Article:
aBRT is by far the most important transit project in the state. While it doesn’t get the same attention as pricier projects like the light rail or suburban BRT, aBRT has proven to be the single most effective and cost-efficient way to grow ridership and improve service quality in the Twin Cities.
However, we are approaching aBRT far too slowly. Instead of rapidly building a complete aBRT system for everybody, we are incrementally adding new lines one at a time, each taking several years to individually find funding and build political capital.
In this post, I will present a vision for a complete aBRT system in Minneapolis – a system where every single local bus route has been replaced with a high-quality aBRT line. I will also estimate the cost of building and operating the system and discuss the system’s benefits. While this post does focus exclusively on Minneapolis, this vision also applies directly to St. Paul and many first-ring suburban neighborhoods.
What is aBRT?
Arterial Bus Rapid Transit, or aBRT, is essentially the upgraded version of local bus transit. aBRT routes contain many of the same elements found in traditional BRT or LRT. Limited stop patterns, signal priority, level boarding, and off-board fare collection result in a 25-30% increase in speed. Bus stations will be upgraded with real-time information, heated shelters, and in some cases bike/scooter parking, making for a more comfortable trip. aBRT also has reliable service and high frequency, with 10 minute headways throughout the day, including weekends. Of note is that aBRT operates in mixed lane traffic – while this can slow down service, it also significantly brings down the cost of implementation, both financially and politically.
In 2016, we built our first aBRT line, the A Line, and the response has been incredibly positive. Christof Spieler, a notable planner who oversaw Houston’s recent transit redesign, calls the A Line “one of the best bus routes in the country”. Streetsblog USA says that the “the A Line has features that should be common on most bus routes”. Most importantly, riders have flocked to the line – in its first year alone, ridership increased over 30%! Ridership has continued to grow in the years since, in stark contrast to ridership losses in the overall system and general ridership trends across the country.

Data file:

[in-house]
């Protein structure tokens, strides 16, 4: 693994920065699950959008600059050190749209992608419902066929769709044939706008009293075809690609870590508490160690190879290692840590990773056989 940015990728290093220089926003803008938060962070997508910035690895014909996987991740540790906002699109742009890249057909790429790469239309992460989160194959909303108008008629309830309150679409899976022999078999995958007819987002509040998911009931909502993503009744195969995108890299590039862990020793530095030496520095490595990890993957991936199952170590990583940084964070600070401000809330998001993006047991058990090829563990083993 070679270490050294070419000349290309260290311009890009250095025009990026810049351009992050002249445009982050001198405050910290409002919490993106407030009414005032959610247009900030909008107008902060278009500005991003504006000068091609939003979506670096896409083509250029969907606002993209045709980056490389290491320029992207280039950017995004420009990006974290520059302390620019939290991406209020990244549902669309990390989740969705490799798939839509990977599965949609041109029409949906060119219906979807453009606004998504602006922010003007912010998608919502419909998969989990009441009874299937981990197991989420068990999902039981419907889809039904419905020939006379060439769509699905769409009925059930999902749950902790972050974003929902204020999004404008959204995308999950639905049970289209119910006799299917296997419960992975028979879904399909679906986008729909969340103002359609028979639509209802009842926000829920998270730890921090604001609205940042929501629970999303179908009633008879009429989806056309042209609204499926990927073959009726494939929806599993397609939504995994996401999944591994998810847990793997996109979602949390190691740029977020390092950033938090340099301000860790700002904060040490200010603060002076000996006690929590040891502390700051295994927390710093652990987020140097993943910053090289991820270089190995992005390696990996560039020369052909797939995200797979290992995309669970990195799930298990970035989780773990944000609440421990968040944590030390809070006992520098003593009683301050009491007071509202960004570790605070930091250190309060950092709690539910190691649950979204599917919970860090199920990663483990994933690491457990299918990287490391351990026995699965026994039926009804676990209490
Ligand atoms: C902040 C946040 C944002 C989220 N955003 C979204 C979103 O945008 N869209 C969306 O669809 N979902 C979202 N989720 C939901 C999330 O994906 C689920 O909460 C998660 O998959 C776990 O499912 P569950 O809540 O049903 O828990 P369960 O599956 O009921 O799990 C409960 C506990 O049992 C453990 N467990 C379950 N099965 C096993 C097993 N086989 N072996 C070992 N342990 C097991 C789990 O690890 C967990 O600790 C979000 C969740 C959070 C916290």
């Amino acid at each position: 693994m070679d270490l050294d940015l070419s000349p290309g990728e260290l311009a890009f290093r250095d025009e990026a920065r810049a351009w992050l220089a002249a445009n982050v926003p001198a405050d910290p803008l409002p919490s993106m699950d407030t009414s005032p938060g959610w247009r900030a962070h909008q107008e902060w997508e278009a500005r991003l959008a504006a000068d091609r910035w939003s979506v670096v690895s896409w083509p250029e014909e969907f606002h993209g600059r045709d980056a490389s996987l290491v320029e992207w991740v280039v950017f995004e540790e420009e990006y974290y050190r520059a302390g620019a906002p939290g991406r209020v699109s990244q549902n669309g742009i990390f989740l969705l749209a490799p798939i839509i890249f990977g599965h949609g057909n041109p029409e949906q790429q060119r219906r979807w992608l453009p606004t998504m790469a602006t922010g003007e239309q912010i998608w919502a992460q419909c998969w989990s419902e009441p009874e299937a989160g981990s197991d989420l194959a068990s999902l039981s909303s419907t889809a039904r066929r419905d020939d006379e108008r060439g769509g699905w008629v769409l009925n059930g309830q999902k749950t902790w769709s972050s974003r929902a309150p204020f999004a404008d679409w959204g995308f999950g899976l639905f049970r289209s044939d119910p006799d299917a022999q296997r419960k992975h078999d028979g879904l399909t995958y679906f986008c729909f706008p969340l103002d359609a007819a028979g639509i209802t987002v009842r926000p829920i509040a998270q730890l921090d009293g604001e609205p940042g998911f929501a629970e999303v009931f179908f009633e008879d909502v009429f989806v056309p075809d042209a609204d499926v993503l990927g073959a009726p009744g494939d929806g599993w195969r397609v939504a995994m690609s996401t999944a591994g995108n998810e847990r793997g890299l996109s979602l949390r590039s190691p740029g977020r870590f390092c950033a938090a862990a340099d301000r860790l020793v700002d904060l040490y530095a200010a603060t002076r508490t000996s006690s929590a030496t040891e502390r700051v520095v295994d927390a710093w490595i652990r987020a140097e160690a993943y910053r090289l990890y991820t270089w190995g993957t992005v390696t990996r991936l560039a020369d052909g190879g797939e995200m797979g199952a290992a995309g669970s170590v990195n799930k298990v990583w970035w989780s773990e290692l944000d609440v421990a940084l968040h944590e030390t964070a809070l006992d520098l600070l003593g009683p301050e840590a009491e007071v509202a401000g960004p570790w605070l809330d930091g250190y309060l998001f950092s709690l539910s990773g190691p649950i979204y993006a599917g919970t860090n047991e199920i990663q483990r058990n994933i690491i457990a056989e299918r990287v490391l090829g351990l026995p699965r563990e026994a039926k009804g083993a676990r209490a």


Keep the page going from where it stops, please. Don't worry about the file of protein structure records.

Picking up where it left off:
The C Line, our second aBRT line, opened in 2019 and mostly replaced Route 19 in North Minneapolis. In the time since the line opened, we again saw an immediate 30% ridership jump.
In spite of these great numbers, investment in aBRT has dried up. Funding for the next three planned aBRT lines has stalled in the legislature, and several projects that could be strong aBRT corridors (Nicollet-Central, West Broadway, Riverview), are instead proceeding as expensive streetcar projects that have 10x the price with no additional transit benefits for riders. If we want our transit system to keep up with growth in the metro area, aBRT needs to be our number one priority for investment.
Choosing the Routes
First, we need to define the scope of buses we are upgrading to aBRT. As my baseline, I chose to take every local bus which primarily serves the city of Minneapolis proper, and has a midday frequency of at least every 30 minutes. This frequency requirement disqualifies routes 12, 25, 27, and 39. Additionally, Route 19 has already been upgraded to aBRT, so I don’t include it in the analysis.
In total, this gives us 18 routes, shown in the table below. I have also displayed a few route statistics based on 2017 Met Council data.
Designing the System
My main goal for this thought exercise was to upgrade routes inside Minneapolis proper, providing a boundary (however arbitrary) for what I define as urban. Therefore, I mostly just picked segments of routes inside Minneapolis proper to convert to aBRT, most routes don’t extend far outside the city borders.